When Ginny, Ron and Dennis gather around a table, the room fills with laughter and tales of adventures from far-away places. Their shared camaraderie is built on years of experiences with Friendly Water for the World. They started in the early days when Friendly Water was finding its footing. All three have dedicated impressive amounts of time and talent to the growth and development of what has become a global network. They have recently “graduated” from board positions, but remain true ambassadors for this worthy organization.
“I’ve done water my entire life,” said Ginny Stern, a retired hydrogeologist who worked for the State of Washington for 28 years. Her career was about delivering safe and reliable drinking water. Some time ago, Ginny was excited to participate on a trip to Tanzania to teach English to eighth graders. Learning English allows these youth to continue on to high school which opens the doors for greater opportunities. Initially, she didn’t go to teach people about water filters; that would come a little later.
Ginny was taken with the helpful and caring people of Tanzania. As an older, white woman, she stood out. At first, they called her Madam Gin, a pleasant formality. On a return trip she became Mama Gin and later Bebe Gin, as she grew closer to the people there. As she became more involved with Friendly Water, Ginny was interested in helping at-risk communities with their water needs. One significant group is the albinos in Tanzania, who are persecuted because others believe there are magical powers in their body parts.
“I’m really a Friendly Water supporter,” affirmed Ginny, who also commented that she has found that people in Africa have an entrepreneurial spirit that just needs a little help to make a difference. This may come in the form of modest financing or helpful training. She’s loved being part of the spark.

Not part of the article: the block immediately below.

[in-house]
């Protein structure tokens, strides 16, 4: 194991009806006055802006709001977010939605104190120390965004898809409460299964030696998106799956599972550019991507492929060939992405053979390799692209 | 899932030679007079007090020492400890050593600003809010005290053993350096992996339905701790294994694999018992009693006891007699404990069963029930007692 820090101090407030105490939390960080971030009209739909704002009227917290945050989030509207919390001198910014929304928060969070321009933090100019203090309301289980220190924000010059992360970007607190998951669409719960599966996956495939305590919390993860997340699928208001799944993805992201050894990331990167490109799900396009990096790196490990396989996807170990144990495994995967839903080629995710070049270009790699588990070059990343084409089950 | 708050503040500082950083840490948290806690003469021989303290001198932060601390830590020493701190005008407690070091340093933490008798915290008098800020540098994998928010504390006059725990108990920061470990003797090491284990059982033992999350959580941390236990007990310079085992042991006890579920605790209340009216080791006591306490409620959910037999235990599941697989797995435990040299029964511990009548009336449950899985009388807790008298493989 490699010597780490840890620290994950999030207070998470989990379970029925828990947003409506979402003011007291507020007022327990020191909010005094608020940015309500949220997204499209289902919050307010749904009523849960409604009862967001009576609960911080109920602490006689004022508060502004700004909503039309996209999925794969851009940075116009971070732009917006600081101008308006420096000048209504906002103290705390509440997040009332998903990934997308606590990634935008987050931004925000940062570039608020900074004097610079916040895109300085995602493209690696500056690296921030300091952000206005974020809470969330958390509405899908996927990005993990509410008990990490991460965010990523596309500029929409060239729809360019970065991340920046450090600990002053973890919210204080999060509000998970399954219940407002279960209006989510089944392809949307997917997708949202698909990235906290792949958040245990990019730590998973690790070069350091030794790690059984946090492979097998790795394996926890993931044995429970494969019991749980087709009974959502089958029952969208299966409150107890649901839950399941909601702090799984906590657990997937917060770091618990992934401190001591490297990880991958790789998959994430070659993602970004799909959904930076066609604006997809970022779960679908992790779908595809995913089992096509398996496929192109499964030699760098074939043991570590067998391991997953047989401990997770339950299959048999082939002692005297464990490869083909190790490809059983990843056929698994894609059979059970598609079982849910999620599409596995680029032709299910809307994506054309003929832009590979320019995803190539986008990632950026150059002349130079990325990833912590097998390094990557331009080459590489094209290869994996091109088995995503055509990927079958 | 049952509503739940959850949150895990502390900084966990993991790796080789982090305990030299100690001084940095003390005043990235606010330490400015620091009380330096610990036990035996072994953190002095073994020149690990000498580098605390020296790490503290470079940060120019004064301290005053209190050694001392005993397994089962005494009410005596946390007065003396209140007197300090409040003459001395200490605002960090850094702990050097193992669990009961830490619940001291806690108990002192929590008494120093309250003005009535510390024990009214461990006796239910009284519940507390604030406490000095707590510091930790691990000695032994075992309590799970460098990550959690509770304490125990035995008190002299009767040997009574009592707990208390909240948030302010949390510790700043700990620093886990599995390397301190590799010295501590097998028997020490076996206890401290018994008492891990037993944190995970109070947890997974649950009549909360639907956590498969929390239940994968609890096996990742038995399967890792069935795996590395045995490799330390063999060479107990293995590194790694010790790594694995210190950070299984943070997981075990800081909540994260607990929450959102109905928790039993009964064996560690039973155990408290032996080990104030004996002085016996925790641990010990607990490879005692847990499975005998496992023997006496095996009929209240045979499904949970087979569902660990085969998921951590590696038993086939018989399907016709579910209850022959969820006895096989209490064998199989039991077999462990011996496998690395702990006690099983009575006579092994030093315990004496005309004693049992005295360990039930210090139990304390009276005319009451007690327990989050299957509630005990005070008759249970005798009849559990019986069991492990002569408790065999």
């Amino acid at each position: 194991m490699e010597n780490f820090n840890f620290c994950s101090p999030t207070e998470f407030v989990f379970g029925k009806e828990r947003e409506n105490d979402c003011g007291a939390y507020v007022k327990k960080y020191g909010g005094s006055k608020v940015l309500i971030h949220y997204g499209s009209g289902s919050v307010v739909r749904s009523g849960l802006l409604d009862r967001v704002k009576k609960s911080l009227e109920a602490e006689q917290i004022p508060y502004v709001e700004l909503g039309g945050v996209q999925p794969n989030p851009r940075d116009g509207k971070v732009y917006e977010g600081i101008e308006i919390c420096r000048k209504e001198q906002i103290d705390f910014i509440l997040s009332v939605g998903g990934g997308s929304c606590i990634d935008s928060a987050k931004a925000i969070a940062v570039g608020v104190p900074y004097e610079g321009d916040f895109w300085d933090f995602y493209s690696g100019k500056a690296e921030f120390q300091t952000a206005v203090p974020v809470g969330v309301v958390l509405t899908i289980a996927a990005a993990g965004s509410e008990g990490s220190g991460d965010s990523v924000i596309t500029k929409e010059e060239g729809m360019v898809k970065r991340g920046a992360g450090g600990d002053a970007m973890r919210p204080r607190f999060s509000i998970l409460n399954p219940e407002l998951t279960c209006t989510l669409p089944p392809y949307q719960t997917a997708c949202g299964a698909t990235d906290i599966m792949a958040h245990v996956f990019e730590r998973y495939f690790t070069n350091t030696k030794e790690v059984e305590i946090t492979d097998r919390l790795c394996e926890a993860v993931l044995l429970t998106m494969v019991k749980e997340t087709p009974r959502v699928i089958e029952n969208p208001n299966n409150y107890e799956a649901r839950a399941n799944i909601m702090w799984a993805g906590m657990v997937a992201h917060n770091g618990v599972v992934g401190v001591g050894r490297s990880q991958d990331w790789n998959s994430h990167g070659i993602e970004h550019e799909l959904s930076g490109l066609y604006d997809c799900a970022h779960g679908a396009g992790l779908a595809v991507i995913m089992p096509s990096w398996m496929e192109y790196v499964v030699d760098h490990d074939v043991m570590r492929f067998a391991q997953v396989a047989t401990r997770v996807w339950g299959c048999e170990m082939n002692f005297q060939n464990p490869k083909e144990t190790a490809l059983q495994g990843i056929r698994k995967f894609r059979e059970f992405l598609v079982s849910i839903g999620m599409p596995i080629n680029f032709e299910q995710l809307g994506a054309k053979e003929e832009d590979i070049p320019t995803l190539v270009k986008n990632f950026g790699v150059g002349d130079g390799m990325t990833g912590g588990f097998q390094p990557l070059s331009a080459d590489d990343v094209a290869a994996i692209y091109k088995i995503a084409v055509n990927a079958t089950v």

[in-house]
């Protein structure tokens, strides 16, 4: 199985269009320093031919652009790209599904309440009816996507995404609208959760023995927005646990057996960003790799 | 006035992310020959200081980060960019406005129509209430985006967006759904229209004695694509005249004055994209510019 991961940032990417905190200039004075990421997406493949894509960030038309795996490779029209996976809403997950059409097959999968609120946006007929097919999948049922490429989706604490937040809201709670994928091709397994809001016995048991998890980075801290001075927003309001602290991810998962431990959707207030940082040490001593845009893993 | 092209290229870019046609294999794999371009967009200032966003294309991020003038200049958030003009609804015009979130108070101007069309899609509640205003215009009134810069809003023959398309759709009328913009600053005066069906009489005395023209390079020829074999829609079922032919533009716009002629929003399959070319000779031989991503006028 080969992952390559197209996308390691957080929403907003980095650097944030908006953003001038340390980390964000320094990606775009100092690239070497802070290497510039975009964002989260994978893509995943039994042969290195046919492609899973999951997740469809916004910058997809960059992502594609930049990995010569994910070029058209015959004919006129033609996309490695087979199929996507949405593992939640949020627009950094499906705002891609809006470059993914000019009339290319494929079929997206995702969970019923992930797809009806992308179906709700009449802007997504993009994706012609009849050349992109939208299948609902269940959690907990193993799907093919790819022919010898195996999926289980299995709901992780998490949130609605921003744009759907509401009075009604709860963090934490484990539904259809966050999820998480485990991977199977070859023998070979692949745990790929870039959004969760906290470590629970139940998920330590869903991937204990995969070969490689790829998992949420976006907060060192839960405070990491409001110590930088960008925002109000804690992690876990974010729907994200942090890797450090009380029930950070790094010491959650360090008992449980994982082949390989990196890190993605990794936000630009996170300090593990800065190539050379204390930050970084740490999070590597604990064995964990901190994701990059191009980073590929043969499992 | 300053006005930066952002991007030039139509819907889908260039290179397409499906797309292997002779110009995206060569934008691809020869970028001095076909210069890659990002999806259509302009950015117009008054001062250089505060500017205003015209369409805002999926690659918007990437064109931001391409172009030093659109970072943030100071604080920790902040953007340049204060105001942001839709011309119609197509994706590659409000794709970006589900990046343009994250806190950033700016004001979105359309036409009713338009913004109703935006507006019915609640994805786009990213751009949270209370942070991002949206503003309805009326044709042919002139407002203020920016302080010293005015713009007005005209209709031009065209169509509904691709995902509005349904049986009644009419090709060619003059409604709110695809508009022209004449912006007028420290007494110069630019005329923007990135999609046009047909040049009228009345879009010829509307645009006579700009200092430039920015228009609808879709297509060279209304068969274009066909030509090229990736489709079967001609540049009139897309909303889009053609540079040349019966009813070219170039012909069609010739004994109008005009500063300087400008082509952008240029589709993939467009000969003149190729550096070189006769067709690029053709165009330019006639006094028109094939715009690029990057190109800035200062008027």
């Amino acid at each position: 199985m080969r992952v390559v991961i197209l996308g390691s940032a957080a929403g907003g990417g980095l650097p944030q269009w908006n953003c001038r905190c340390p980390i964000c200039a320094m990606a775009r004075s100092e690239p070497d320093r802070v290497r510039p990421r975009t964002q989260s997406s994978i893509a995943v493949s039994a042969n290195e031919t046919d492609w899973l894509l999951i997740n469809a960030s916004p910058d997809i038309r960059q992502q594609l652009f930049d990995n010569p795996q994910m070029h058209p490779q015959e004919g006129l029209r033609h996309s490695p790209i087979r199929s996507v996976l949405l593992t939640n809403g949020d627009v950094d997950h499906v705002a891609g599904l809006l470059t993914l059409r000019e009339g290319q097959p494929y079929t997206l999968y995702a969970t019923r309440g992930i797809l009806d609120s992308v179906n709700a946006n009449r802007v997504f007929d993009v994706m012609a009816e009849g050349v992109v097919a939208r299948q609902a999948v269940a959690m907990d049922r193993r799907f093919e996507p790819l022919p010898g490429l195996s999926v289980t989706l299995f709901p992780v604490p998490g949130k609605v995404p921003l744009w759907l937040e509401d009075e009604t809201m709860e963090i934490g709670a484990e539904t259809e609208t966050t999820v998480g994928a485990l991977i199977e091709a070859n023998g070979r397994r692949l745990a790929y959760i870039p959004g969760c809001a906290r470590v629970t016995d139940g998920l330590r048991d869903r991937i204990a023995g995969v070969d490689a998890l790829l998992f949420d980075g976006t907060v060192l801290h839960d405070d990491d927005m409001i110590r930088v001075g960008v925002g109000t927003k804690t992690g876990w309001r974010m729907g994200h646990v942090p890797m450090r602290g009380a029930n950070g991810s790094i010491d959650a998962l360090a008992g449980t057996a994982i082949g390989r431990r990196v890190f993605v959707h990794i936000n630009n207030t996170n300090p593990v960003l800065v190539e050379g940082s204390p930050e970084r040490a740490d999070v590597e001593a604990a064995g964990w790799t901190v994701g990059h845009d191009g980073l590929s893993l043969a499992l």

Then there’s Ron Storey. A long time Rotarian, he believes in the value of service. Ron happened to attend a Friendly Water event and was intrigued. To get more information, he attended a second event where he met David Albert, a dynamic force in the evolution of Friendly Water. “I’m on David’s speed dial,” Ron joked, who has since been on trips to Rwanda and Uganda. His last trip to Africa included his wife and 9 of the 12 board members: Clearly the Friendly Water board demonstrated their commitment to bringing clean water where it is direly needed.
On a personal note, Ron has family members whose baby died from SIDS. Witnessing and living through such grief brought first-hand experience about the traumas faced by other families. Every 20 seconds a person gets a waterborne illness. Many children get sick and die. “I needed and wanted to make a difference,” reflected Ron. He is especially enthused to be part of training representatives from eight different countries where filter technology is being implemented.
For Dennis Mills, Friendly Water is about peace and reconciliation. People work side by side to teach about water filters when in times past they were at war. Dennis, a retired professor of English, has been instrumental in the past, writing training materials, creating the website and developing social media. On a trip outside the U.S., he came face to face with the lack of potable water. “You just don’t go to the tap,” he remembered. “They don’t have the water we have.” Even the hotel’s water was unsuitable for drinking. “I can help spread the message,” he added and pointed out that Friendly Water has delivered solutions to communities in 15 countries.
All three recently volunteered time at the Friendly Water table at the downtown festival Harbor Days. They enjoy sharing information about making low-cost clean drinking water a reality for all parts of the globe. Their past work has opened doors and helped reveal an expanded role for Friendly Water abroad.
Friendly Water has introduced the BioSand Water Filter to communities through training and knowledge sharing. The filter is a proven way to remove bacteria, viruses, protozoa, worms and heavy metals from water. But clean water also requires a water source. Rainwater catchments are often now installed in communities where many women and children are required to travel far distances to find water. Other low-cost essential technologies including brick making, microflush toilets, soap making and rocket stoves have also been requested and are being implemented and tested.
“We’ve made a difference,” the trio agreed. Being part of Friendly Water has extended their families, both locally and on other continents. You, too, can make a difference. There are many ways to participate with this organization. You might want to sign up for their newsletter to keep abreast of upcoming events and trainings or take a look at the Friendly Water for the World website. You could arrange to have a Friendly Water speaker come to your service organization, become a volunteer or make a donation. Every one counts.
Friendly Water for the World
1421 W Bay Dr. NW